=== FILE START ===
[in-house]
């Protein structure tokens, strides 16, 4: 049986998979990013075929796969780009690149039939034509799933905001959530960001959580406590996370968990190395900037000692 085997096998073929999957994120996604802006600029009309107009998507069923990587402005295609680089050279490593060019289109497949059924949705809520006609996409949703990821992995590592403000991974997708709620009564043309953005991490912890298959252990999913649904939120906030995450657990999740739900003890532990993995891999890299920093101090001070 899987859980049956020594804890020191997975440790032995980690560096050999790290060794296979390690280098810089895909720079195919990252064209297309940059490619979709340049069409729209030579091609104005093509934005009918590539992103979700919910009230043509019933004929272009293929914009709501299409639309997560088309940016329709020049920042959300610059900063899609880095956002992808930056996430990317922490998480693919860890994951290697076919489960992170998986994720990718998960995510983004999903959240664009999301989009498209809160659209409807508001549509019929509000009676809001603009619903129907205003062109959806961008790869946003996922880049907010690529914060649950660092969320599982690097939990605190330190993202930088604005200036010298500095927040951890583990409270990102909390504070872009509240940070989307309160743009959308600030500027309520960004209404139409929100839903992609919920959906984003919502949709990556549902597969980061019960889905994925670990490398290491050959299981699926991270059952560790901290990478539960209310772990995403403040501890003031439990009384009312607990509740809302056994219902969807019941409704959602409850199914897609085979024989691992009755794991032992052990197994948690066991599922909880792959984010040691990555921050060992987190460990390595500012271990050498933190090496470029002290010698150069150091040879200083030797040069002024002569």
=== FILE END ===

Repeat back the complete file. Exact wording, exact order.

[in-house]
């Protein structure tokens, strides 16, 4: 049986998979990013075929796969780009690149039939034509799933905001959530960001959580406590996370968990190395900037000692 085997096998073929999957994120996604802006600029009309107009998507069923990587402005295609680089050279490593060019289109497949059924949705809520006609996409949703990821992995590592403000991974997708709620009564043309953005991490912890298959252990999913649904939120906030995450657990999740739900003890532990993995891999890299920093101090001070 899987859980049956020594804890020191997975440790032995980690560096050999790290060794296979390690280098810089895909720079195919990252064209297309940059490619979709340049069409729209030579091609104005093509934005009918590539992103979700919910009230043509019933004929272009293929914009709501299409639309997560088309940016329709020049920042959300610059900063899609880095956002992808930056996430990317922490998480693919860890994951290697076919489960992170998986994720990718998960995510983004999903959240664009999301989009498209809160659209409807508001549509019929509000009676809001603009619903129907205003062109959806961008790869946003996922880049907010690529914060649950660092969320599982690097939990605190330190993202930088604005200036010298500095927040951890583990409270990102909390504070872009509240940070989307309160743009959308600030500027309520960004209404139409929100839903992609919920959906984003919502949709990556549902597969980061019960889905994925670990490398290491050959299981699926991270059952560790901290990478539960209310772990995403403040501890003031439990009384009312607990509740809302056994219902969807019941409704959602409850199914897609085979024989691992009755794991032992052990197994948690066991599922909880792959984010040691990555921050060992987190460990390595500012271990050498933190090496470029002290010698150069150091040879200083030797040069002024002569």